Parallel to the tension of imperial rivalries outside, there was also a tension at home, one between the crown and the great nobility. Armenia was a highly aristocratic society, its peculiar feature being the presence, above the lesser, azat nobility, of a group of dynastic princes, descendants and successors of prehistoric tribal chiefs, who regarded themselves as minor kings and the king of Armenia as a primus inter pares. The crown endeavored to enhance its ascendancy over the princes. In an attempt to replace the purely political subordination of sovereign princes to a more powerful sovereign, the king, feudalism was introduced, reaching its fullest development in the Arsacid period, with its fundamental conception of the derivation of all authority from the king. The princes, on their part, strove to preserve the older conception, their traditional dynastic position. Hence both conceptions coexisted, in a typically Armenian—and Caucasian—blend. Hence, also, the inner tension. So, while the crown was drawn towards the autocratic and bureaucratic empire, the princes, albeit Christians, gravitated towards the comparatively more aristocratic Iranian monarchy. During one of the internal crises, the kingdom was divided in 384 between the pro-Roman Arsaces (Aršak) III and the pro-Iranian Chosroes (Xosrov) IV. With this fait accompli before them, the Emperor Theodosius I and the Great King Šāpūr III hastened to ratify in 387 the existence of two Armenian kingdoms, one, western, a Roman, and the other, eastern and vastly larger, an Iranian vassal. Arsaces III died in 390 and the western kingdom became a part of the Roman empire; but the eastern kingdom (Persarmenia) continued to exist. The crown, however, was fatally weakened; and, finally, the princes, weary of all immediate authority over them, deposed with Iranian connivance the last king, Artaxias (Artašēs) IV in 428 and brought about the abolition of the monarchy. Thereafter Armenia was a part of the Iranian empire, with the princes as its sovereign oligarchs, vassals of the distant great king, whose suzerainty expressed itself in the presence of his viceroy (marzpan) and in the obligation of fealty and military aid imposed on them.
An event of importance in the Arsacid period was the invention, on the threshold of the fifth century, of the Armenian alphabet by St. Maštocʿ (Mesrop). With this Armenian became the language of the educated; it was introduced into the liturgy; and national literature was born (under Hellenistic and Syrian influences). Armenia’s identity and individuality were thus saved and an absorption by either Byzantine or Iranian civilization was precluded.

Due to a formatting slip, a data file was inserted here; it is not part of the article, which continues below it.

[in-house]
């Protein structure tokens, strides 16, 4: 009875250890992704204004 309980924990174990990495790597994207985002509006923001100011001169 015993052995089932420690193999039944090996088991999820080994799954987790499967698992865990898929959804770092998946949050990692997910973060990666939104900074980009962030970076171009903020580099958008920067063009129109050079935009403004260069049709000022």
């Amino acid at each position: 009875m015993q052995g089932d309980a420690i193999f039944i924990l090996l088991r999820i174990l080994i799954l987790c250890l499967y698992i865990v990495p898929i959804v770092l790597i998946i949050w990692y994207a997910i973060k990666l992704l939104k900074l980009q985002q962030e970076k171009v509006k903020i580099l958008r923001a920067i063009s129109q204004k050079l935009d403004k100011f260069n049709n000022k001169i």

Armenian sources include: Eliseus (Ełišē), History of the Vardanians. Faustus (Pʿawstos Buzand), History of Armenia. The Gregorian Cycle:
1. recension: The Agathangelus (Armenian and Greek)
2. recension: The Life of St. Gregory (Greek and Arabic). Koriun/Koriwn, The Life of St. Maštocʿ. Lazarus of Pʿarpi/Łazar Pʿarpecʿi, History of Armenia. Ps.-Moses of Chorene (Movsēs Xorenacʿi), History of Armenia. The Primary History of Armenia, apud Eusebius (Sebēos), History of Heraclius. The Synchronistic Table, apud Eusebius (Sebēos), History of Heraclius. Narratio de rebus Armeniae, Greek tr. from the Armenian. Greek inscription of Tiridates the Great from Gaṙni. To these are added other sources in Iranian (the Parthian, Middle Persian, and Greek inscriptions of the Great King Sapor (Šāpūr) I, the High Priest Kartīr, and the Great King Narses from the Kaʿba-ye Zardošt and Paikuli); in Latin (Ammianus Marcellinus, Res gestae; Suetonius, Nero; Tacitus, Annales and Scriptores historiae augustae), and in Greek (Cassio Dio, Historiae romanae; Herodian, Ab excessu D. Marci libri VII; Josephus, Bellum judaicum; Procopius, Bellum persicum and De aedificiis; Zonaras, Annales.)
Modern works on chronology and genealogy include: P. Ananian, “La data e le circostanze della consacrazione di S. Gregorio l’Illuminatore,” Le Muséon 74, 1961, pp. 43-73, 317-60.
M. van Esbroeck, “Le roi Sanatrouk et 1’apôtre Thaddée,” Revue des études arméniennes 9, 1972.
N. Garsoïan, “Politique ou orthodoxie? L’Arménie au quatrieme siècle,” Revue des études arméniennes 4, 1967.
Idem, “Quidam Narseus? A note on the Mission of St. Nerses the Great,” Armeniaca. Mélanges d’études arméniennes, Venice, 1969.
Y. Manandyan, Kʿnnakan tesuṭʿiwn Hay žołovrdi patmuṭʿyan II/I, Erevan, 1957.
P. Peeters, “L’intervention politique de Constance II dans la Grande Arménie, en 338,” repr. in Recherches d’histoire et de philologie orientales I, Brussels, 1951.
C. Toumanoff, Studies in Christian Caucasian History I and II, Georgetown University Press, 1963.